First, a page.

Monday, October 13, 2008


This weekend, reunions with old friends reminded me of why I love being alive.

I left Madison Friday afternoon and took the Badger Bus home. I sat front row, and the sun coming through the front window caused my side window to reflect what came through the front. The half closer to the front of the bus reflected what was on the opposite side of the bus, while the half closer to me was transparent to the outside. The effect mesmerized me for most of the ride. Cars in the reflection disappeared into grasses as the bus moved forward and their images evaporated. I thought it was beautiful. It was like the earth was taking back its freedom. Branches, grasses, hills, leaves, dirt spread victoriously over pavement and moving metals.

I devoted my time on the bus to trying to figure out how to apply all the thoughts I’d been having to living my life in the world I was born into. It’s something I have to do regularly—zoom way out, and zoom back in on my life to understand it in context. I usually begin with trying to compromise absurdism with my own natural desires. I conclude that although our actions can never affect the cosmic balance of things, it’s natural, and okay, to try to tip the balance in our favor. Absurdism is an objective idea. As necessarily subjective beings we can accept the cosmic insignificance of what is significant to us, and still allow it to be significant to us. For me, that means trying to make the world a better place for humans to live happily and in harmony with the planet.

Although I’ve long decided I don’t agree with the direction humanity has gone in the past thousands of years, I’ve also accepted that for humanity to regress to a simpler state is probably impossible without a major “disaster.” No matter how passionately I believe we could all be happier in a simpler world, I should not spend my life completely devoted to the cause and sacrifice my own happiness. I can only live my life how I want to live it, do what I can to open people’s minds, and own my actions. I am happy when the net affect of my actions is a movement toward my ideal world, and I am with people I love.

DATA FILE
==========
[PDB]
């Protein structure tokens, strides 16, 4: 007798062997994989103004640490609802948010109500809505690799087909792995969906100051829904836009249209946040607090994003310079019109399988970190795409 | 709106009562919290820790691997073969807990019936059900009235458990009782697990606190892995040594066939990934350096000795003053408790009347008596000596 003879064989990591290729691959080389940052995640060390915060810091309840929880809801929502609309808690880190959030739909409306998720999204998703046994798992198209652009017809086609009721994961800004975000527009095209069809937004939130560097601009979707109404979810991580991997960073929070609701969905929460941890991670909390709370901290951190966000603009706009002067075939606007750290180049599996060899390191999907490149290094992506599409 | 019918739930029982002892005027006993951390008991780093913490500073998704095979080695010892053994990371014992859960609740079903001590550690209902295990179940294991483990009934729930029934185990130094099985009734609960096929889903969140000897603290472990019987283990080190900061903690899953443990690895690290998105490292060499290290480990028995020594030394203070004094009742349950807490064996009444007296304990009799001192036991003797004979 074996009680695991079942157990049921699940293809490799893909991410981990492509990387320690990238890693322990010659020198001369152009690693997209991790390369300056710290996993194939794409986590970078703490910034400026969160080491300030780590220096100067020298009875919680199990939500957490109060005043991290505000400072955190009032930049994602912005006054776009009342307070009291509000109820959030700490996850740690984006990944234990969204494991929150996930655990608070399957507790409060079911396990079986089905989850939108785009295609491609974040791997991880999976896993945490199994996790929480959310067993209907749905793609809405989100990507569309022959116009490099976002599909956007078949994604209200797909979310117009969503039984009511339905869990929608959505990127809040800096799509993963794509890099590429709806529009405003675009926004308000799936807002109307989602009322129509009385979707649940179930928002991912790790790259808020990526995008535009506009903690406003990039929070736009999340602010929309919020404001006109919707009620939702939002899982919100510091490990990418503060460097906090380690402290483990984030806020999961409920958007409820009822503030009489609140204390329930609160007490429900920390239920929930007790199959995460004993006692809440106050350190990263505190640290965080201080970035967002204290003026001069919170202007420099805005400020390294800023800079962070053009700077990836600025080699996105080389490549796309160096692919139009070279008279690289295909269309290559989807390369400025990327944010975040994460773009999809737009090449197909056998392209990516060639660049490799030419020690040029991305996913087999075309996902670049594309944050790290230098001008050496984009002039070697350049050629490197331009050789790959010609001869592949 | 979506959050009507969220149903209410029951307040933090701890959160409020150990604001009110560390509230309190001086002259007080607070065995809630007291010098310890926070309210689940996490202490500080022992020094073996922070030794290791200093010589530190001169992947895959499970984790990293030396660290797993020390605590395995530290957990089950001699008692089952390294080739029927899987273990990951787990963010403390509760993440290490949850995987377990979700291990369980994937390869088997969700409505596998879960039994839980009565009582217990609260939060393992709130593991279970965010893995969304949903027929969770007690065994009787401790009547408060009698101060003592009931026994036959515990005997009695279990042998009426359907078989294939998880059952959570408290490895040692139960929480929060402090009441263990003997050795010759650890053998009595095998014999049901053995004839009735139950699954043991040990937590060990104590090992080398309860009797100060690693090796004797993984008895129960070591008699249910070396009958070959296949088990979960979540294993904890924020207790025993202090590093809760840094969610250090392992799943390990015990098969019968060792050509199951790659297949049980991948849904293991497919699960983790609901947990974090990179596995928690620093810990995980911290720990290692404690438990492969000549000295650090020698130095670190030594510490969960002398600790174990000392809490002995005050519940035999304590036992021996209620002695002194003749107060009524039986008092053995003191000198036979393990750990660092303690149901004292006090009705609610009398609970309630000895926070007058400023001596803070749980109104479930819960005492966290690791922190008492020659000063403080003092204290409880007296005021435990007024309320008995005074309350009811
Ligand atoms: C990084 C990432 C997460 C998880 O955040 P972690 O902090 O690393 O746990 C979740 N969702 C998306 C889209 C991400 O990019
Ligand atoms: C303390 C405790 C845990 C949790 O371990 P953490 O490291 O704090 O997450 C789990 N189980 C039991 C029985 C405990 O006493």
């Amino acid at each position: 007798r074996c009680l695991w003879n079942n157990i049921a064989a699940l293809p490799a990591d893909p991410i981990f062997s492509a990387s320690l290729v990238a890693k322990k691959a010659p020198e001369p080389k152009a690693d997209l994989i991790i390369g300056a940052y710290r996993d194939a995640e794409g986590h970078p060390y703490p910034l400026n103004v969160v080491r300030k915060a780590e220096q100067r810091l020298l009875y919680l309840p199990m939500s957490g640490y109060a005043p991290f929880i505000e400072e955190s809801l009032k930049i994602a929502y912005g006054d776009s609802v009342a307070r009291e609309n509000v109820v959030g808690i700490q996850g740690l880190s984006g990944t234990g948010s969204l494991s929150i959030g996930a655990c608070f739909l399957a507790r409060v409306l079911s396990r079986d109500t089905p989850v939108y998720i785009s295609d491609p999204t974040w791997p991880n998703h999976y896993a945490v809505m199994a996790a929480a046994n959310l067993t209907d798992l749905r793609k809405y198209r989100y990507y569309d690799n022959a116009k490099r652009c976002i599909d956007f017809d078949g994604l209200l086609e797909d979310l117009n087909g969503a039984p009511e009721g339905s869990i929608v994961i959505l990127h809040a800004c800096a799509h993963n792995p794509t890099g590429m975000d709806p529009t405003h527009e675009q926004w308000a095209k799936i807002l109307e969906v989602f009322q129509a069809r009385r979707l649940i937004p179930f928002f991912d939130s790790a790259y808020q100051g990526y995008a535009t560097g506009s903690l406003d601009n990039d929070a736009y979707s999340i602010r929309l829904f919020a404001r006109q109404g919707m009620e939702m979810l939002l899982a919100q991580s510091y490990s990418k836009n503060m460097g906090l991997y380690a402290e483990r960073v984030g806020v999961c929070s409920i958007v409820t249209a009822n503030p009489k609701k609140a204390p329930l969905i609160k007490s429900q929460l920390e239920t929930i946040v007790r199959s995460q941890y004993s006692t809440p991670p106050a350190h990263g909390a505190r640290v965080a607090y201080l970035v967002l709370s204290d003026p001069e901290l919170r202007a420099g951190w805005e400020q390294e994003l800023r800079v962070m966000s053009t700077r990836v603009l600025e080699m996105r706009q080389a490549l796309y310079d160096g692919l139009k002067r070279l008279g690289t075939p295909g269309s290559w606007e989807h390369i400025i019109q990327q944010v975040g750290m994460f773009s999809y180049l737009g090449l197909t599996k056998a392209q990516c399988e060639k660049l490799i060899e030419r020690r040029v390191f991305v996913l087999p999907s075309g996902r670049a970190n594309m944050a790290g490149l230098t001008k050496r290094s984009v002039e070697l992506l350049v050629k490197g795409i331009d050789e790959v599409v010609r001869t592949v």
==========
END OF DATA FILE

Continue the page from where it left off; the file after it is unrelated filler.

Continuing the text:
I spent the weekend with people I love. Friday night I drove from Milwaukee to Northwestern to visit friends from journalism camp. As I entered Evanston I felt I was returning home. I pulled into a parking lot, but saw that it would cost too much money. To leave the lot I had to maneuver against the flow of moving cars and beeping horns, but with the flow of my friend’s laughter on the phone. After finding parking, I finally held her in my arms, buried my face in her shoulder, and cried. We met up with other friends and danced the night away with jungle juice and laughter.

I drove back to Milwaukee the next day, and hopped into a car that night with two best friends from high school, for a journey back to Madison. We shouted the words of the Hold Steady into the night, and exchanged words of our lives (which were not very different from those we shouted). At the Broken Social Scene show that night, Kevin Drew asked the crowd to scream. And scream again. And scream again. The first time I watched him and screamed with excitement. The second time I closed my eyes and screamed with anguish. And the third time I looked at my friends and screamed with an overwhelming love for them.

After the weekend, I have this sense that I have three homes—in Milwaukee, in Evanston, and in Madison. And while every time I have constructed a new home it has been trying and scary, it really does feel better to have three homes than one. I have this analogy I use for relationships in my life. I picture myself, my psyche, as a rope. I am always holding the rope, and it gets very heavy. In every relationship I have, I give someone else some of my rope to hold, and it helps with the weight. It hurts when they let go, but it’s worth it because I can’t hold it by myself. It’s been hard forming relationships and trusting people enough to give them part of my rope, but this weekend reminded me of why I do it. To everyone out there holding a piece, thank you.

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